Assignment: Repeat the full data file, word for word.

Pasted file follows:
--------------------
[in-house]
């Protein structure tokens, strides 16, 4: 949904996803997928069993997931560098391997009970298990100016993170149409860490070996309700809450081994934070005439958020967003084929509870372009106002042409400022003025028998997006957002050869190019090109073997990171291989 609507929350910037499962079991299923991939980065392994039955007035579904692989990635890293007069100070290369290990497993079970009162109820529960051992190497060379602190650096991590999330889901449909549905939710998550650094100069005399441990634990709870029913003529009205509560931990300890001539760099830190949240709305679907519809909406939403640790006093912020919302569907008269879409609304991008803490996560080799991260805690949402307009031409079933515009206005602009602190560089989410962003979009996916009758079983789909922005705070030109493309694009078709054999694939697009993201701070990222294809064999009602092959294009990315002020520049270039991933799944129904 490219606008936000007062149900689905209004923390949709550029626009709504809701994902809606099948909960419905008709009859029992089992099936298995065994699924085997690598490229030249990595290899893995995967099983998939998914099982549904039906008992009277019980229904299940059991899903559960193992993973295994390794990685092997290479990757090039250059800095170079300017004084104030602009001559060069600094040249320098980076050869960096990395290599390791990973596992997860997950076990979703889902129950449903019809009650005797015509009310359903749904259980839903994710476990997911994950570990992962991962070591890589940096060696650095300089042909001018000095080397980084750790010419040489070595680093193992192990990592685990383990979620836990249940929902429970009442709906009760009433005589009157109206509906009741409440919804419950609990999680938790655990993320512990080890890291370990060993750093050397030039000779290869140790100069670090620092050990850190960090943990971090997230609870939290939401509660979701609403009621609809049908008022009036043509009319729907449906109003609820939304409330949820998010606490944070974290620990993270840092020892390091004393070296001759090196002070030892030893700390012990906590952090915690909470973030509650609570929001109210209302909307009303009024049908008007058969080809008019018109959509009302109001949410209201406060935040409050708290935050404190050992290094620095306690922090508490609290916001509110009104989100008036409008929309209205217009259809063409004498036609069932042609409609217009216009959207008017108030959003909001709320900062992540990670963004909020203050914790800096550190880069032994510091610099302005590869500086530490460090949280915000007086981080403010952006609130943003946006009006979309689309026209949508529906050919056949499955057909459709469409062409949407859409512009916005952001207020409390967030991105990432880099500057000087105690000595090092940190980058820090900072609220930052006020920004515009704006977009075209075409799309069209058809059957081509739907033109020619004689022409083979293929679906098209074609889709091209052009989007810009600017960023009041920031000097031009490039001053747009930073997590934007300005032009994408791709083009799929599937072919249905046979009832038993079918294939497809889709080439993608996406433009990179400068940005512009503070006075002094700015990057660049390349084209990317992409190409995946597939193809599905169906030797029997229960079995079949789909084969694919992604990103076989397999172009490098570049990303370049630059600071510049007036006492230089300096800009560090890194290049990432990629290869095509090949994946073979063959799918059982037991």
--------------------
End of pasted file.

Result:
[in-house]
């Protein structure tokens, strides 16, 4: 949904996803997928069993997931560098391997009970298990100016993170149409860490070996309700809450081994934070005439958020967003084929509870372009106002042409400022003025028998997006957002050869190019090109073997990171291989 609507929350910037499962079991299923991939980065392994039955007035579904692989990635890293007069100070290369290990497993079970009162109820529960051992190497060379602190650096991590999330889901449909549905939710998550650094100069005399441990634990709870029913003529009205509560931990300890001539760099830190949240709305679907519809909406939403640790006093912020919302569907008269879409609304991008803490996560080799991260805690949402307009031409079933515009206005602009602190560089989410962003979009996916009758079983789909922005705070030109493309694009078709054999694939697009993201701070990222294809064999009602092959294009990315002020520049270039991933799944129904 490219606008936000007062149900689905209004923390949709550029626009709504809701994902809606099948909960419905008709009859029992089992099936298995065994699924085997690598490229030249990595290899893995995967099983998939998914099982549904039906008992009277019980229904299940059991899903559960193992993973295994390794990685092997290479990757090039250059800095170079300017004084104030602009001559060069600094040249320098980076050869960096990395290599390791990973596992997860997950076990979703889902129950449903019809009650005797015509009310359903749904259980839903994710476990997911994950570990992962991962070591890589940096060696650095300089042909001018000095080397980084750790010419040489070595680093193992192990990592685990383990979620836990249940929902429970009442709906009760009433005589009157109206509906009741409440919804419950609990999680938790655990993320512990080890890291370990060993750093050397030039000779290869140790100069670090620092050990850190960090943990971090997230609870939290939401509660979701609403009621609809049908008022009036043509009319729907449906109003609820939304409330949820998010606490944070974290620990993270840092020892390091004393070296001759090196002070030892030893700390012990906590952090915690909470973030509650609570929001109210209302909307009303009024049908008007058969080809008019018109959509009302109001949410209201406060935040409050708290935050404190050992290094620095306690922090508490609290916001509110009104989100008036409008929309209205217009259809063409004498036609069932042609409609217009216009959207008017108030959003909001709320900062992540990670963004909020203050914790800096550190880069032994510091610099302005590869500086530490460090949280915000007086981080403010952006609130943003946006009006979309689309026209949508529906050919056949499955057909459709469409062409949407859409512009916005952001207020409390967030991105990432880099500057000087105690000595090092940190980058820090900072609220930052006020920004515009704006977009075209075409799309069209058809059957081509739907033109020619004689022409083979293929679906098209074609889709091209052009989007810009600017960023009041920031000097031009490039001053747009930073997590934007300005032009994408791709083009799929599937072919249905046979009832038993079918294939497809889709080439993608996406433009990179400068940005512009503070006075002094700015990057660049390349084209990317992409190409995946597939193809599905169906030797029997229960079995079949789909084969694919992604990103076989397999172009490098570049990303370049630059600071510049007036006492230089300096800009560090890194290049990432990629290869095509090949994946073979063959799918059982037991």